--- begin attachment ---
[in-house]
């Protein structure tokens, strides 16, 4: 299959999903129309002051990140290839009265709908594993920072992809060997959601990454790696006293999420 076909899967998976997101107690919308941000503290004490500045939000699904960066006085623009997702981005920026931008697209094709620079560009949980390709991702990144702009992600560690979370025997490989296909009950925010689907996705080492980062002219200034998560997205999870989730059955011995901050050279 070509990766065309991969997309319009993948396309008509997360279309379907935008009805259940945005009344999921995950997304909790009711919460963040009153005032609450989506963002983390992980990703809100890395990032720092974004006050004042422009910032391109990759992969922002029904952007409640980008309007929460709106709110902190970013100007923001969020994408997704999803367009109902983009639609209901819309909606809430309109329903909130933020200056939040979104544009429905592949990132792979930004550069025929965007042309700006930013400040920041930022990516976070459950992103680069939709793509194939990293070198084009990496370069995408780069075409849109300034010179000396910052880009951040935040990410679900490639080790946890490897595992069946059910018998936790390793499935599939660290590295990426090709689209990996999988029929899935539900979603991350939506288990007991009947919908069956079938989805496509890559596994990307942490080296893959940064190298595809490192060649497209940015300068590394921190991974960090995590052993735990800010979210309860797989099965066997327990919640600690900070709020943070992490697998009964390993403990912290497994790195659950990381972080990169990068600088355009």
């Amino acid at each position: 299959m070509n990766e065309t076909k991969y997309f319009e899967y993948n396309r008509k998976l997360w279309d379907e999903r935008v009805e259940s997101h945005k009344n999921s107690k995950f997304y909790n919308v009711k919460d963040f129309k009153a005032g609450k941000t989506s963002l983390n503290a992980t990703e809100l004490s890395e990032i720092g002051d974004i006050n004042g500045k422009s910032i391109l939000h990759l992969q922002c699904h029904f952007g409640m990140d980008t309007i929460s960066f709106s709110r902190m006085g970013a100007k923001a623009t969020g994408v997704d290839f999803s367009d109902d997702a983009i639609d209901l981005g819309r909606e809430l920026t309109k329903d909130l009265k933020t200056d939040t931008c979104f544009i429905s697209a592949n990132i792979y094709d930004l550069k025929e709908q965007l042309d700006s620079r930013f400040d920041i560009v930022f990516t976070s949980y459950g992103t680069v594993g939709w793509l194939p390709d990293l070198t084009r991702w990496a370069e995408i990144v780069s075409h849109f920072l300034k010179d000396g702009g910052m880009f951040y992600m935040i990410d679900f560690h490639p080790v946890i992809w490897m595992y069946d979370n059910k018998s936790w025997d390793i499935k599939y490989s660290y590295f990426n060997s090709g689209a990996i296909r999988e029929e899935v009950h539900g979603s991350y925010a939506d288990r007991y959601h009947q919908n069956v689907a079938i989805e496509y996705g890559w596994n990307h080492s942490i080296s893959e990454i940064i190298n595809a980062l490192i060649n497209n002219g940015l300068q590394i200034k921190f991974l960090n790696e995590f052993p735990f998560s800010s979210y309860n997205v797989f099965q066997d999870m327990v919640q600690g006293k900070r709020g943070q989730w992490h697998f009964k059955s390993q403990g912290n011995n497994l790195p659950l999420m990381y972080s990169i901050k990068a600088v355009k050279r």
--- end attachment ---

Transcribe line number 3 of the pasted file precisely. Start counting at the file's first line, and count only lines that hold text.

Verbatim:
């Amino acid at each position: 299959m070509n990766e065309t076909k991969y997309f319009e899967y993948n396309r008509k998976l997360w279309d379907e999903r935008v009805e259940s997101h945005k009344n999921s107690k995950f997304y909790n919308v009711k919460d963040f129309k009153a005032g609450k941000t989506s963002l983390n503290a992980t990703e809100l004490s890395e990032i720092g002051d974004i006050n004042g500045k422009s910032i391109l939000h990759l992969q922002c699904h029904f952007g409640m990140d980008t309007i929460s960066f709106s709110r902190m006085g970013a100007k923001a623009t969020g994408v997704d290839f999803s367009d109902d997702a983009i639609d209901l981005g819309r909606e809430l920026t309109k329903d909130l009265k933020t200056d939040t931008c979104f544009i429905s697209a592949n990132i792979y094709d930004l550069k025929e709908q965007l042309d700006s620079r930013f400040d920041i560009v930022f990516t976070s949980y459950g992103t680069v594993g939709w793509l194939p390709d990293l070198t084009r991702w990496a370069e995408i990144v780069s075409h849109f920072l300034k010179d000396g702009g910052m880009f951040y992600m935040i990410d679900f560690h490639p080790v946890i992809w490897m595992y069946d979370n059910k018998s936790w025997d390793i499935k599939y490989s660290y590295f990426n060997s090709g689209a990996i296909r999988e029929e899935v009950h539900g979603s991350y925010a939506d288990r007991y959601h009947q919908n069956v689907a079938i989805e496509y996705g890559w596994n990307h080492s942490i080296s893959e990454i940064i190298n595809a980062l490192i060649n497209n002219g940015l300068q590394i200034k921190f991974l960090n790696e995590f052993p735990f998560s800010s979210y309860n997205v797989f099965q066997d999870m327990v919640q600690g006293k900070r709020g943070q989730w992490h697998f009964k059955s390993q403990g912290n011995n497994l790195p659950l999420m990381y972080s990169i901050k990068a600088v355009k050279r």